What Virgin Group Figured Out About Races That The Rest Of Us Did Not

Road and adventure races have become a serious business.  I can barely walk around my neighborhood without seeing at least one person in a race day t-shirt. The adventure race series, Tough Mudder, did more $70 million in revenue during its second year of operations in 2012[1].  In the United States, there are over 19 million people participating each year in running races[2].  A survey of more than 30,000 active runners found 76% of respondents reporting household income of $75,000 or more[3].  Despite the active and attractive user base within road races, anyone looking to acquire race and race day service providers, face the following hurdles:

  • ·Road races while incredibly popular are becoming increasingly more expensive to put on.
  • Road race entry fees are beginning to test the price sensitivity of its racers.
  • Road races increasingly rely on alternative revenue sources, such as sponsorships, after parties, and expos to maintain profitability.
  • Road races are incredibly localized events where even the vendors (timing companies, race management companies, etc.) are city specific or regional operators limiting the economies of scale and purchasing power achieved through acquisition.
  • Security for large road races is an increasing concern and often requires coordination and relationships within a local community to ensure a smooth, secure, and affordable race day.

With such hurdles, what did Virgin Group figure out when they announced that they were creating Virgin Sport, an entity focused on acquiring recreational-athletic events?  They figured out that profitable acquisitions within a fracture, localized, often relationship driven industry required a leader that:

Splash 4 Principals after the 2015 Monument Ave. 10K.

  • Has intimate operating knowledge of large road races;
  • Is recognized throughout the industry; and
  • Maintains relationships with vendors, and sponsors, and can easily forge new ones.

Virgin Group simplified what others saw as a complex problem by hiring an industry leader with the exact skills needed to overcome inherent industry obstacles.  In May of this year it was announced that former chief executive of New York Road Races’, Mary Whittenber, is joining Virgin Group Ltd. to spearhead efforts acquisition in the for-profit race market[4].  If they are successful, Virgin Sport will have the potential to:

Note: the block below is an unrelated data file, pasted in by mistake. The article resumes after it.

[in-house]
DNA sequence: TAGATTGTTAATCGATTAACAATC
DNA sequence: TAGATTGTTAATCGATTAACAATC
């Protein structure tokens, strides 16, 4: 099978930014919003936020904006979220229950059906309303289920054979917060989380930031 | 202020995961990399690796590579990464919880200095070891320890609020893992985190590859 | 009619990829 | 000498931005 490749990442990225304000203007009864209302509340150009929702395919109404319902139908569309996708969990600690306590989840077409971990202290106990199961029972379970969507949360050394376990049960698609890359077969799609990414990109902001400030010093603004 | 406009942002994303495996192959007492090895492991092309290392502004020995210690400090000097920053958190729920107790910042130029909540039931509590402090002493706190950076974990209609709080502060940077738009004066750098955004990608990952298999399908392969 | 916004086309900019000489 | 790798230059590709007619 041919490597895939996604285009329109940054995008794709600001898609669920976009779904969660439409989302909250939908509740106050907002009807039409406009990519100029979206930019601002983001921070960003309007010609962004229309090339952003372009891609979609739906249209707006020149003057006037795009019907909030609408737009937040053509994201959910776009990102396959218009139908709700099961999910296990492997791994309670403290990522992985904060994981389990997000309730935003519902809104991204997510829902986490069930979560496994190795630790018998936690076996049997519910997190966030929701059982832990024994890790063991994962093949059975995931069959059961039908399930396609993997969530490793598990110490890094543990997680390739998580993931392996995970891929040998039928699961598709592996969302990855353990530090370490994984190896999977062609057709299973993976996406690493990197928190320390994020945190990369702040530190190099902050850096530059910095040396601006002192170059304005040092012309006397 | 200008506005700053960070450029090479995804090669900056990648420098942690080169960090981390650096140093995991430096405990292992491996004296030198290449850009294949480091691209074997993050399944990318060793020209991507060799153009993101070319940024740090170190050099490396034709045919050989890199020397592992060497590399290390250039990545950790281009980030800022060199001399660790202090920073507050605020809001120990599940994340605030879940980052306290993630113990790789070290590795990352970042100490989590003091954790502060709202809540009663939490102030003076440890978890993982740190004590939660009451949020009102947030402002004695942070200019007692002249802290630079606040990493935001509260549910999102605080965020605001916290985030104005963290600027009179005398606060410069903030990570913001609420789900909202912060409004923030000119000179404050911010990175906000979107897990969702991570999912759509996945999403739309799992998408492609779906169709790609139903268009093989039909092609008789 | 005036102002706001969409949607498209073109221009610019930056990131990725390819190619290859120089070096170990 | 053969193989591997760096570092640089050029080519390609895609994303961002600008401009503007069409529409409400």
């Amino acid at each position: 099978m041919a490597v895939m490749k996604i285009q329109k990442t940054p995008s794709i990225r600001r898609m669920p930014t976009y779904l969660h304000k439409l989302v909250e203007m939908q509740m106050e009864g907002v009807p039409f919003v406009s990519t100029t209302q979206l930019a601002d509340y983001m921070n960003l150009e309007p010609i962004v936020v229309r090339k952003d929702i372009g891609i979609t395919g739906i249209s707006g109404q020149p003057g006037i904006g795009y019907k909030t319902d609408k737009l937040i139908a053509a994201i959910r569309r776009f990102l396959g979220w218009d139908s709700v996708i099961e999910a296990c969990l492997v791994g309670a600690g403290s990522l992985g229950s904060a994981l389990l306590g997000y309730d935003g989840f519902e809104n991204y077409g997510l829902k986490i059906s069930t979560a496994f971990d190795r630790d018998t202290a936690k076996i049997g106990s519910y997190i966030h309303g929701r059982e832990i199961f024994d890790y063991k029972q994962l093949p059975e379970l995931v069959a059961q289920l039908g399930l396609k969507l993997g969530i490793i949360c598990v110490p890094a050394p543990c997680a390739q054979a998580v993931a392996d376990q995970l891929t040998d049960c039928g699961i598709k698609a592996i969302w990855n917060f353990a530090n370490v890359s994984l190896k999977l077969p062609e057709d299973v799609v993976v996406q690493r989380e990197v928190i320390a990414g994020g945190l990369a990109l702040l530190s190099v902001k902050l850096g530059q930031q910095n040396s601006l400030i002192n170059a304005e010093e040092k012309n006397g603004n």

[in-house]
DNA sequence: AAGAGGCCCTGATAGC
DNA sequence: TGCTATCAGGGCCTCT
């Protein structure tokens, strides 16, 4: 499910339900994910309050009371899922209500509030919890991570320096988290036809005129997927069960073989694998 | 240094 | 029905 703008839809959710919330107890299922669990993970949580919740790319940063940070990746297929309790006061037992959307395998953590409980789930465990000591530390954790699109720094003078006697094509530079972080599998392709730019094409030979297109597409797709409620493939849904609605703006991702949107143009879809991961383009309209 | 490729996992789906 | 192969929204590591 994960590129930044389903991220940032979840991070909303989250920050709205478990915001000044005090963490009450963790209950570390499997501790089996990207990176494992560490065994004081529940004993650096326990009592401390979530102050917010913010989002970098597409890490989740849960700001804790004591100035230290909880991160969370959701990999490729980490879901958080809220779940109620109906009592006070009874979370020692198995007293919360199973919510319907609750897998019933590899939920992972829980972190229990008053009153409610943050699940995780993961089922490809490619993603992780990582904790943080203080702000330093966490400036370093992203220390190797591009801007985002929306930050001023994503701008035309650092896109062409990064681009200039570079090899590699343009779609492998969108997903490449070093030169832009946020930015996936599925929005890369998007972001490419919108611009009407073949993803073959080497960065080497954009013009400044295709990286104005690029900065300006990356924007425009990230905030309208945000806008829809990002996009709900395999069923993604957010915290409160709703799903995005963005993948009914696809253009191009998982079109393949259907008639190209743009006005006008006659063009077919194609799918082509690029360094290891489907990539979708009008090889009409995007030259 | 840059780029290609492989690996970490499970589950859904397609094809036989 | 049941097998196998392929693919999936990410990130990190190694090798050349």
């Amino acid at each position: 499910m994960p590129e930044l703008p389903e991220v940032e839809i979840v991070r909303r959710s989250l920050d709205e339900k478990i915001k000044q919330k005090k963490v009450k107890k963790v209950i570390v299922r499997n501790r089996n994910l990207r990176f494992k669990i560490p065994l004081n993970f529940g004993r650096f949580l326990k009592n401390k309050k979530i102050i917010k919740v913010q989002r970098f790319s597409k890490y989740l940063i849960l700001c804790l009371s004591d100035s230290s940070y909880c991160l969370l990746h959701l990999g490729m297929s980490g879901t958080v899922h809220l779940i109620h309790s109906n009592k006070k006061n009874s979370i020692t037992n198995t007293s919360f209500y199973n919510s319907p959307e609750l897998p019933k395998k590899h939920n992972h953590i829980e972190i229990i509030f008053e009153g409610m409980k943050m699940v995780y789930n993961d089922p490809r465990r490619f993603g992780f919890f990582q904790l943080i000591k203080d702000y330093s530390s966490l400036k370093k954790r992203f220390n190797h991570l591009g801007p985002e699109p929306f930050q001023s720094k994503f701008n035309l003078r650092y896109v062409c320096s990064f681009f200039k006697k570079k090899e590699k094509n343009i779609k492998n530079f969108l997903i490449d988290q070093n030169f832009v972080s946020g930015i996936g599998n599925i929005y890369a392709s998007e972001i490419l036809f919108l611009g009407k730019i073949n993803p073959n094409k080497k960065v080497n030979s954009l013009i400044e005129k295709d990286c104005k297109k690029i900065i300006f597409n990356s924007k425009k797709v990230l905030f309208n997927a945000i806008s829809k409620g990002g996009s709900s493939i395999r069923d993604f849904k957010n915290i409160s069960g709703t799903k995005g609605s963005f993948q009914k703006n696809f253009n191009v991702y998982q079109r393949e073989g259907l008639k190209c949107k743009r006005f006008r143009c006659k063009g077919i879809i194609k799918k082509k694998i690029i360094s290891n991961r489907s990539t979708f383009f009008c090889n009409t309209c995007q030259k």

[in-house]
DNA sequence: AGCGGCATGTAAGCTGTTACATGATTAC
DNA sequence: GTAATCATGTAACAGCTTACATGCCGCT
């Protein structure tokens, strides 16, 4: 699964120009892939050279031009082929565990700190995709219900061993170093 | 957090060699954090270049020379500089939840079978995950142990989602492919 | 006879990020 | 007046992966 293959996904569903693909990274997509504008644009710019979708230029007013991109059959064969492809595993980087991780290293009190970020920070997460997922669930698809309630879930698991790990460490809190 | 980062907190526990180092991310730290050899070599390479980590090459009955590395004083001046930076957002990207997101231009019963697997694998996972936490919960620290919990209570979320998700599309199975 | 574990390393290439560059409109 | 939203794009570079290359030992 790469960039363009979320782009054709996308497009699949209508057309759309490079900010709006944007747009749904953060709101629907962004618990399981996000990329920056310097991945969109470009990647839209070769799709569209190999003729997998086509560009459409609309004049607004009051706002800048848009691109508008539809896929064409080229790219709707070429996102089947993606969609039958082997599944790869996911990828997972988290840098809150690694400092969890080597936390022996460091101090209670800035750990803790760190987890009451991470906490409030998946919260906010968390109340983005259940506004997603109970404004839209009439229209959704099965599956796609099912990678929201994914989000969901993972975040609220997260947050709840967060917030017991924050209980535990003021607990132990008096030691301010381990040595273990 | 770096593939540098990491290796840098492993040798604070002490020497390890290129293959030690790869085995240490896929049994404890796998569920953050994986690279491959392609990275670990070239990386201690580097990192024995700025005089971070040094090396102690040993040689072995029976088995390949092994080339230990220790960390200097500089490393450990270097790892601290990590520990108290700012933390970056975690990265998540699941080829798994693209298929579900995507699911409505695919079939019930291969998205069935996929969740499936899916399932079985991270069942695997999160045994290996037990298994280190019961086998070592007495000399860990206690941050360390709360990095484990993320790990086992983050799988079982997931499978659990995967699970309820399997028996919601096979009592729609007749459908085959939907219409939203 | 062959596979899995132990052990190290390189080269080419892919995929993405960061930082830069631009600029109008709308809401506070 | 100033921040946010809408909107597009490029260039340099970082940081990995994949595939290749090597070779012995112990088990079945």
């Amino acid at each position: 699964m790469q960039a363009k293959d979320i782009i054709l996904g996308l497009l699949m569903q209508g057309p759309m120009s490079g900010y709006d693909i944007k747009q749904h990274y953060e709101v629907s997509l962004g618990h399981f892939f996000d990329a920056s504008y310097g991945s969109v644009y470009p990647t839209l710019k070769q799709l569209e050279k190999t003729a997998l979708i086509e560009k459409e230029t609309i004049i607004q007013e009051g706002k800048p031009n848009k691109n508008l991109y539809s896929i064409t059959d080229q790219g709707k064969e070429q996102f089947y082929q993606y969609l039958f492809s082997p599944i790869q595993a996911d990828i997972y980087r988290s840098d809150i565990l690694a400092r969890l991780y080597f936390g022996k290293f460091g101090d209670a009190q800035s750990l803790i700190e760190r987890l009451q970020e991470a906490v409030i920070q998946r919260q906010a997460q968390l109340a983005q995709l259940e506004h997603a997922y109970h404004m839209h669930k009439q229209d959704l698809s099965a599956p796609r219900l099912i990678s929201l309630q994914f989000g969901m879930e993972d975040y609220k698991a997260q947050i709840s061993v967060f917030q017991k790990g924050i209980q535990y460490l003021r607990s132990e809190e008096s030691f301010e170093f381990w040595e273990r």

• Sell direct access to an large and affluent health and wellness consumer base;
  •  Achieve purchasing power with vendors providing finisher medals, bibs, race shirts;
  • Lower acquisition costs for sponsorship/ advertising sales; and
  • Achieve meaningful bargaining power with large technology vendors, like Active.com, which has steadily raised its fees as race popularity has surged.

Virgin Group saw what everyone else did; cost savings coupled with avid affluent consumers.  We commend them on building the team to take a run at the race industry and surmount the obstacles that an acquisition strategy in this space presents. 

[1] http://www.inc.com/tim-donnelly/tough-mudder-conquering-obstacles-to-build-70-million-business.html

[2] http://running.competitor.com/2013/04/news/runner-profiles-2013-state-of-the-sport_71050

[3] http://running.competitor.com/2013/04/news/runner-profiles-2013-state-of-the-sport_71050

[4] http://www.wsj.com/articles/virgin-group-takes-step-into-footrace-market-1431475956

Jacob Grosshandler